Seonaid may have completed her degree, but I won’t be alone in the centre because there are other students following in her footsteps, studying for degrees offered by partner colleges in UHI. One has just successfully completed the third year of her Child and Youth Studies BA degree, and will start her final honours year in September; another is studying part-time for the BA in Childhood Practice and is part way through her second year; a third has recently started the BA in Business and Management; and a fourth, who is a post-graduate, is part way through her Masters in Education which will lead to the award of MEd. And then there’s The Diary himself…if Seonaid was my ideal student, it’s hard to know how to describe The Diary, so I'm not going to try... The Diary has taken some of the modules that make up the BSc in Archaeology, and I think you can see evidence of what he has learned in the posts he has written about the history of the scattered townships of West Ardnamurchan such as Glendrian, above.

That’s all of Kilchoan Learning Centre’s university students but there has been another student based here for the last nine months. In 2012, for the first time ever, West Highland College delivered a 'college' course by video conference: the Early Education and Childcare course at Level 6, which is the same level as Scottish Highers; and Kilchoan had a student on this course too, Leanne Harding. Just like Seonaid, Leanne worked hard all the way through her course. She had a successful work placement at Kilchoan School and she passed all her assessments. Unlike Seonaid though, studying wasn’t something Leanne did quietly. It took an awful lot of coffee and complaining for her to complete her course, but she made it through in one piece, and Leanne, too, very much deserves her success having left school aged fifteen without qualifications. She’s going to be able to put everything she has learned to good use very soon as she and husband Sam are expecting a baby later this year. There is another Kilchoan application in the pipeline for this course, but whatever happens, the Learning Centre is going to be a quieter place without Leanne.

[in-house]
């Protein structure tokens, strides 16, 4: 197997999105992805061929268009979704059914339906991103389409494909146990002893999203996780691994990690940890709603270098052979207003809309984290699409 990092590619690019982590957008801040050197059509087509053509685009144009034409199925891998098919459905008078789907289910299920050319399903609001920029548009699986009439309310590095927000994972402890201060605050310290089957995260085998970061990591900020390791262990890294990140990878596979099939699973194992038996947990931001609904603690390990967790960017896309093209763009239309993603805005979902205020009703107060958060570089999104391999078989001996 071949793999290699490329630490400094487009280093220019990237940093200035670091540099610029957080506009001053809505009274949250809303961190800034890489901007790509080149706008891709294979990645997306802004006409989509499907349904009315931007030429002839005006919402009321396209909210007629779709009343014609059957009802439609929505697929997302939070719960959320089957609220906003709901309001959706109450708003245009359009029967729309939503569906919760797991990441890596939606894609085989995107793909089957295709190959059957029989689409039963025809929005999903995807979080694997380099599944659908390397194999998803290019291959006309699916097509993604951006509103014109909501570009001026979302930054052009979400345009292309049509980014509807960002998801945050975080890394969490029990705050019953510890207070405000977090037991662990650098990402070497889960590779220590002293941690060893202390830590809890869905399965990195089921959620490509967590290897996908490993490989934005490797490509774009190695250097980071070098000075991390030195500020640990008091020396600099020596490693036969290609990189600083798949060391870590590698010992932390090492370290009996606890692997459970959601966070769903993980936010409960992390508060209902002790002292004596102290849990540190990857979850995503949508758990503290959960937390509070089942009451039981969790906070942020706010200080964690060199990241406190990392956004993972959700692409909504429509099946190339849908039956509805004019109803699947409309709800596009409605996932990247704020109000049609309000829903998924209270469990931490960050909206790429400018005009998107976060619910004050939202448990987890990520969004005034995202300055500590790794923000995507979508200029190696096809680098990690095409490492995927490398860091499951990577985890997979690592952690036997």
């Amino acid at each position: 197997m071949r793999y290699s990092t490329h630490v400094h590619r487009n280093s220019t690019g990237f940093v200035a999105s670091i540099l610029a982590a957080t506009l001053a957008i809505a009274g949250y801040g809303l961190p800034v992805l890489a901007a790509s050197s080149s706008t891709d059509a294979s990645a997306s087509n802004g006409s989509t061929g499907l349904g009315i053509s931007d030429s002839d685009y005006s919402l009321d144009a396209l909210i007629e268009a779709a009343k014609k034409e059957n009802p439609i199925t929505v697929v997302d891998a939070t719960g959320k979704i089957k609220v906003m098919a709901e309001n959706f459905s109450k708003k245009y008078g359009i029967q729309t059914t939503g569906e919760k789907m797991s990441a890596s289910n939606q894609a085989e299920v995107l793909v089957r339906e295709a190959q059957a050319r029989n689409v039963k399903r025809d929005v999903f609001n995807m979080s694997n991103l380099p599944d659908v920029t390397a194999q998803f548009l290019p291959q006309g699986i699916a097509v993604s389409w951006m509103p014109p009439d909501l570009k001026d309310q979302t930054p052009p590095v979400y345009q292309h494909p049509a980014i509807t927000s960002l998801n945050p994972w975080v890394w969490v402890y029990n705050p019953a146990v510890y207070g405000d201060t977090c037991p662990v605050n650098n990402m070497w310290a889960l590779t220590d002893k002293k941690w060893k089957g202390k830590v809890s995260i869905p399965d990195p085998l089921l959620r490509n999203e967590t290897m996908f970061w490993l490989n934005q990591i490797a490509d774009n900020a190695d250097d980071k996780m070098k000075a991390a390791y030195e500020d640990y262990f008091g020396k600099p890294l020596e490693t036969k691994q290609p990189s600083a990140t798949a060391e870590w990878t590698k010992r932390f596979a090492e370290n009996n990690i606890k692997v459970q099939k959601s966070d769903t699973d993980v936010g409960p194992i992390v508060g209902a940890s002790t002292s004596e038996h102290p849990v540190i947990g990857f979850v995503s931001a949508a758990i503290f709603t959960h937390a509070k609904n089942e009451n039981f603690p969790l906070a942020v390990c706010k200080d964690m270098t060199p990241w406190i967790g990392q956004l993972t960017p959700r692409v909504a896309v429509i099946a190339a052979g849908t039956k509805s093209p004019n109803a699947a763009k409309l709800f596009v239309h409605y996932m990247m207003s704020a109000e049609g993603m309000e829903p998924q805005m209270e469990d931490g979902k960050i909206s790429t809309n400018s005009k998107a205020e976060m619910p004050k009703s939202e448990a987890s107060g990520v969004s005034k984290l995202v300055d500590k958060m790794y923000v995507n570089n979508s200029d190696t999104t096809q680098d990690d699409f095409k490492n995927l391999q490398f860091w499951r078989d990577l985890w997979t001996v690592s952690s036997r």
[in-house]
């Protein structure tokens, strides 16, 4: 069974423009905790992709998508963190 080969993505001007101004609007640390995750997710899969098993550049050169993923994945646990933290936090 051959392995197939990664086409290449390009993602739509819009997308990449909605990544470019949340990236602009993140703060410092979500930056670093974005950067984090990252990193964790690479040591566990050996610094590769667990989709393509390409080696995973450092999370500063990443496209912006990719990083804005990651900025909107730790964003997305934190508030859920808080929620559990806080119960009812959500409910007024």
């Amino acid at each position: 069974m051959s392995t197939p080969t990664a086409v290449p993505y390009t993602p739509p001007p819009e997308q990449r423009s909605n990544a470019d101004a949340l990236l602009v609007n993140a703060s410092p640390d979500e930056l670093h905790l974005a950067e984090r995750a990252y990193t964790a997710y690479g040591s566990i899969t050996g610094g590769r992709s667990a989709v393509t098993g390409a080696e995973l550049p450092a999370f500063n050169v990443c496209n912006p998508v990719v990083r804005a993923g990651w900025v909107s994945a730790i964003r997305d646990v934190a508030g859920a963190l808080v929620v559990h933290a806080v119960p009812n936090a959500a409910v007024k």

My congratulations to Seonaid and Leanne; all the best for their ongoing studies to all the continuing students; and to anyone who’s interested in finding out what they could do at the Learning Centre, do please get in touch with me.

Many thanks to Pat Glenday, not only for writing all this, but also for all the hard work she has put in to running a wonderful village learning centre.

No comments:

Post a Comment